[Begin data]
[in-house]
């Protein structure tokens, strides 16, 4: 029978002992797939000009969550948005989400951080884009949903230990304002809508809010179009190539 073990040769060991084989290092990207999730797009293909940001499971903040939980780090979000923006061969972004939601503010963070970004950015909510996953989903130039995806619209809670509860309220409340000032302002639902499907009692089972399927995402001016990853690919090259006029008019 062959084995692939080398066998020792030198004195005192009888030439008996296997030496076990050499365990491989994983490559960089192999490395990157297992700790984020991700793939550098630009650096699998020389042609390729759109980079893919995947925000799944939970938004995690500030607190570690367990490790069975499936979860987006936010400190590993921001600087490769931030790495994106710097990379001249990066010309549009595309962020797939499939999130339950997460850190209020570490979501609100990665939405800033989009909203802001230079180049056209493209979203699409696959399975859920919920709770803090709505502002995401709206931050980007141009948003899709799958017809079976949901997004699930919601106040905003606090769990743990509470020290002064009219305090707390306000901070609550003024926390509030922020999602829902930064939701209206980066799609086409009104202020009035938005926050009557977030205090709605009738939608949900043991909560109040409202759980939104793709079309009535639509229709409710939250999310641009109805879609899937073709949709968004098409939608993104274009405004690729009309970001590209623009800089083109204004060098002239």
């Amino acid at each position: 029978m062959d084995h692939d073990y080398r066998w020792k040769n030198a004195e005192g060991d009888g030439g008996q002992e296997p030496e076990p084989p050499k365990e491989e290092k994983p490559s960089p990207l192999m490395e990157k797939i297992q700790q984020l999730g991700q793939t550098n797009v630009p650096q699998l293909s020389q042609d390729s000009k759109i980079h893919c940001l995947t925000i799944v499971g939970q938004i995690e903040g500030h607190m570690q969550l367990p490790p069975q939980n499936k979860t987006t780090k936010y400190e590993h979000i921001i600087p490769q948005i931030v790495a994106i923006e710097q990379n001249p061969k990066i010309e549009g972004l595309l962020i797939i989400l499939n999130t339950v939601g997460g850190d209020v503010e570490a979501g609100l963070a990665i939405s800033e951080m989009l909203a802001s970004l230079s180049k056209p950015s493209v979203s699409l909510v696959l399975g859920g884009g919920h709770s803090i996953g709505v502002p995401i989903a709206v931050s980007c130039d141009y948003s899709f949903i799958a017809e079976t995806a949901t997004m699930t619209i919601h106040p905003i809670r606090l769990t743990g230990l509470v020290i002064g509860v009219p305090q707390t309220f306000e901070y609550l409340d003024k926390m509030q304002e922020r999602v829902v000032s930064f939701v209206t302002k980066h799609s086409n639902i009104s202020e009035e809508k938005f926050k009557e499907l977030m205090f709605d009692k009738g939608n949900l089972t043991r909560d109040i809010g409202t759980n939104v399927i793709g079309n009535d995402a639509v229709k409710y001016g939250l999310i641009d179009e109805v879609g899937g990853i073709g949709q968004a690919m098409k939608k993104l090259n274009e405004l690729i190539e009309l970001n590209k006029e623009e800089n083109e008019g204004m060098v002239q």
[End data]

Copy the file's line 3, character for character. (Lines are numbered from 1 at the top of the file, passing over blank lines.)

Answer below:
């Amino acid at each position: 029978m062959d084995h692939d073990y080398r066998w020792k040769n030198a004195e005192g060991d009888g030439g008996q002992e296997p030496e076990p084989p050499k365990e491989e290092k994983p490559s960089p990207l192999m490395e990157k797939i297992q700790q984020l999730g991700q793939t550098n797009v630009p650096q699998l293909s020389q042609d390729s000009k759109i980079h893919c940001l995947t925000i799944v499971g939970q938004i995690e903040g500030h607190m570690q969550l367990p490790p069975q939980n499936k979860t987006t780090k936010y400190e590993h979000i921001i600087p490769q948005i931030v790495a994106i923006e710097q990379n001249p061969k990066i010309e549009g972004l595309l962020i797939i989400l499939n999130t339950v939601g997460g850190d209020v503010e570490a979501g609100l963070a990665i939405s800033e951080m989009l909203a802001s970004l230079s180049k056209p950015s493209v979203s699409l909510v696959l399975g859920g884009g919920h709770s803090i996953g709505v502002p995401i989903a709206v931050s980007c130039d141009y948003s899709f949903i799958a017809e079976t995806a949901t997004m699930t619209i919601h106040p905003i809670r606090l769990t743990g230990l509470v020290i002064g509860v009219p305090q707390t309220f306000e901070y609550l409340d003024k926390m509030q304002e922020r999602v829902v000032s930064f939701v209206t302002k980066h799609s086409n639902i009104s202020e009035e809508k938005f926050k009557e499907l977030m205090f709605d009692k009738g939608n949900l089972t043991r909560d109040i809010g409202t759980n939104v399927i793709g079309n009535d995402a639509v229709k409710y001016g939250l999310i641009d179009e109805v879609g899937g990853i073709g949709q968004a690919m098409k939608k993104l090259n274009e405004l690729i190539e009309l970001n590209k006029e623009e800089n083109e008019g204004m060098v002239q």